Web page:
Recently, several companies have patented liposomal cannabinoid products designed to enhance absorption. Marketing that says ‘water-soluble’ likely relates to liposomes; cannabinoids are never water soluble, but may appear as such when encased in a liposome. Challenges associated with this technology include manufacturing difficulties (such as drug loading), variable stability, and cost. [10]

Final Word

The marketing surrounding cannabinoid products can be dizzying. Terms like enhanced absorption, superior delivery, and even water-soluble all point to bioavailability. Overall, bioavailability is how much of the cannabinoids we dose actually reach the bloodstream. Due to their lipophilic nature, oral cannabinoids receive a D in bioavailability. But a high-fat meal or liposomal technology can boost this grade up to a B. And that’s worth pinning on the fridge.


  1. Chow, Shein-Chung. “Bioavailability and Bioequivalence in Drug Development.” Wiley Interdisciplinary Reviews: Computational Statistics,6, no.4, 2014, pp. 304-312, doi:10.1002/wics.1310. Journal Impact Factor = 1.75, Times Cited = 11 (ResearchGate)
  2. Mcgilveray, Iain J. “Pharmacokinetics of Cannabinoids.” Pain Research and Management, vol. 10, suppl. a, 2005, doi:10.1155/2005/242516. Journal Impact Factor = 1.685, Times Cited = 72 (ResearchGate)
  3. Millar, Sophie A., et al. “A Systematic Review on the Pharmacokinetics of Cannabidiol in Humans.” Frontiers in Pharmacology, vol. 9, 2018, doi:10.3389/fphar.2018.01365. Journal Impact Factor = 3.831, Times Cited = 10 (ResearchGate)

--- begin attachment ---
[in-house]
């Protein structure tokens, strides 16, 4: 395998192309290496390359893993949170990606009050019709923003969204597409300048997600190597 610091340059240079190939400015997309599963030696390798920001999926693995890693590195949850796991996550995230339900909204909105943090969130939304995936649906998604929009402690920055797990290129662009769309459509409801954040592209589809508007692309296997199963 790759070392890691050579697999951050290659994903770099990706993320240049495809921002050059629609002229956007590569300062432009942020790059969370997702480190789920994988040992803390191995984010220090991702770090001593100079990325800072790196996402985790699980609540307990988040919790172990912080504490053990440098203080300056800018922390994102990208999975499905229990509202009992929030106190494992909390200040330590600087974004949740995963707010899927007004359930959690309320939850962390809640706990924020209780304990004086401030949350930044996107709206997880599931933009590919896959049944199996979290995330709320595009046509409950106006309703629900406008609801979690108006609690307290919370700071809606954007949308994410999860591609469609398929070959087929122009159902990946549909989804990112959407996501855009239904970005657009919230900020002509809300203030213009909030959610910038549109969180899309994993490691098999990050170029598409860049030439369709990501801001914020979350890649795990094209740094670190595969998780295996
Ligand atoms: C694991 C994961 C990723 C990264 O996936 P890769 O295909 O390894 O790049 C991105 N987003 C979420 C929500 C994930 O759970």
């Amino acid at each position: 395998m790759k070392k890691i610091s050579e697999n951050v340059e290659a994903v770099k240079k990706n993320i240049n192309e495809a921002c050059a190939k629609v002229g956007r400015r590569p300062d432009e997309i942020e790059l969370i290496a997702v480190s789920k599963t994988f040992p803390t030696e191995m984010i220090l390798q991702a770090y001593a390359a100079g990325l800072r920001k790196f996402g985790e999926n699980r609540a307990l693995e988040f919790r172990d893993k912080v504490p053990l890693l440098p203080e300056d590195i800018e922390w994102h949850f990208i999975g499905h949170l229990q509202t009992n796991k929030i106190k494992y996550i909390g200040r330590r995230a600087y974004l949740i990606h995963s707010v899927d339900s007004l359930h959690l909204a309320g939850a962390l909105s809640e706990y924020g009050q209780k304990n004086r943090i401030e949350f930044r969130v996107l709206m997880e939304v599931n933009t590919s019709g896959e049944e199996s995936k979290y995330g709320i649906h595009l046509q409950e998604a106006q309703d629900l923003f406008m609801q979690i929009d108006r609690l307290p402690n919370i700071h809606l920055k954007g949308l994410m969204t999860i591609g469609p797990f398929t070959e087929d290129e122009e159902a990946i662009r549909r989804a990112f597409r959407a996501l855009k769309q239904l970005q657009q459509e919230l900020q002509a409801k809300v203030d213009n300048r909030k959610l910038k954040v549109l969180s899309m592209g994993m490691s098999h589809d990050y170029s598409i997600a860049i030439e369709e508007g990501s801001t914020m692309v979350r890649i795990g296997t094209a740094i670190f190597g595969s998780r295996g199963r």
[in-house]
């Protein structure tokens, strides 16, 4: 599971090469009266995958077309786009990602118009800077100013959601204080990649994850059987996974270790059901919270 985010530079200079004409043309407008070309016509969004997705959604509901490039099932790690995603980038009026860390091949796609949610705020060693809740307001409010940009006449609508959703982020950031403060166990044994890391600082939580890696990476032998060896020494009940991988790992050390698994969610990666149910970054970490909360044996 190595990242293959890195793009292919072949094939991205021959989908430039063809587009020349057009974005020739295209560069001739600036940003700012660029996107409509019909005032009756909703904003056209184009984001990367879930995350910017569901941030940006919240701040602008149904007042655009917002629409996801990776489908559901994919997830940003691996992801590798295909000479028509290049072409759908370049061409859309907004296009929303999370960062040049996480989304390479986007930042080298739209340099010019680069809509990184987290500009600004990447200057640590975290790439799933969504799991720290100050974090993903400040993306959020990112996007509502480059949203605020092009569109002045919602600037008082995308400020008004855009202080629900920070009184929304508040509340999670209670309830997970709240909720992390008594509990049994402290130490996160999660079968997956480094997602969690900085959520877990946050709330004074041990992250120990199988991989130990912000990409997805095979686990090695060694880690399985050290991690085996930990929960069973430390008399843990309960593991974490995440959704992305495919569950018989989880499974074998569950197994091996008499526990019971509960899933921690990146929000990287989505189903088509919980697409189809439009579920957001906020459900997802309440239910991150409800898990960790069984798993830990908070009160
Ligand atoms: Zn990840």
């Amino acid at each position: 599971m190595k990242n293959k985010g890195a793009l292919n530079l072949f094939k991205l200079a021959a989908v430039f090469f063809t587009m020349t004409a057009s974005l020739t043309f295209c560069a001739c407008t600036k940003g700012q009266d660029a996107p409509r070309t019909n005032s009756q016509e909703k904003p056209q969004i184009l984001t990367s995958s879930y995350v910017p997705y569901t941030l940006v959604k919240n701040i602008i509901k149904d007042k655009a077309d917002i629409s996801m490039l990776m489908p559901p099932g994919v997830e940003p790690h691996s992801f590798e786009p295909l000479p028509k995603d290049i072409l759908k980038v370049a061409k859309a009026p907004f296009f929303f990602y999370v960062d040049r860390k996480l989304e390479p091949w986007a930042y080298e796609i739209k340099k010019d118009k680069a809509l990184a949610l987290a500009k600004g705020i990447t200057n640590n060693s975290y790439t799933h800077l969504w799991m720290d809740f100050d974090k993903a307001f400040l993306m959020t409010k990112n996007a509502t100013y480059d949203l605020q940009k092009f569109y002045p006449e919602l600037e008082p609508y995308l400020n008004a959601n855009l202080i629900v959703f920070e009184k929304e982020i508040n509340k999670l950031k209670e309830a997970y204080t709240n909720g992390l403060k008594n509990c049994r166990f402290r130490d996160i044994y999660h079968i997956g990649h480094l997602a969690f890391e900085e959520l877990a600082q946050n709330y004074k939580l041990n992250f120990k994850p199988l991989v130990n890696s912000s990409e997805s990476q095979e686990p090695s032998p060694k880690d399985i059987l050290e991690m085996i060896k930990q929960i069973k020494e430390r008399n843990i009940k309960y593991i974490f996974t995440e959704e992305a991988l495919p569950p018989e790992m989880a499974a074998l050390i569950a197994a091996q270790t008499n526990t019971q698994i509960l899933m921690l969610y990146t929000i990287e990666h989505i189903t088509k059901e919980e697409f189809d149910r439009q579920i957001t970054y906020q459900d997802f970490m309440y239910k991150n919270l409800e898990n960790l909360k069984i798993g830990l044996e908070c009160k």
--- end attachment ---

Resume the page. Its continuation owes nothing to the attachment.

4. Huestis, Marilyn A. “Human Cannabinoid Pharmacokinetics.” Chemistry & Biodiversity, 4, no. 8, 2007, pp. 1770-804. doi:10.1002/cbdv.200790152. Journal Impact Factor = 1.449, Times Cited = 284 (ResearchGate)
  5. Corroon, Jamie, and Joy A. Phillips. “A Cross-Sectional Study of Cannabidiol Users.” Cannabis and Cannabinoid Research, vol. 3, no. 1, 2018, pp. 152–161, doi:10.1089/can.2018.0006. Journal Impact Factor = NA, Times Cited = 12 (ResearchGate)
  6. Narang, N. & Jyoti Sharma. “Sublingual Mucosa as a Route for Systemic Drug Delivery.” International Journal of Pharmacy and Pharmaceutical Sciences, 3, no.2, 2011, pp. 18-22. Journal Impact Factor = 4.773, Times Cited = 65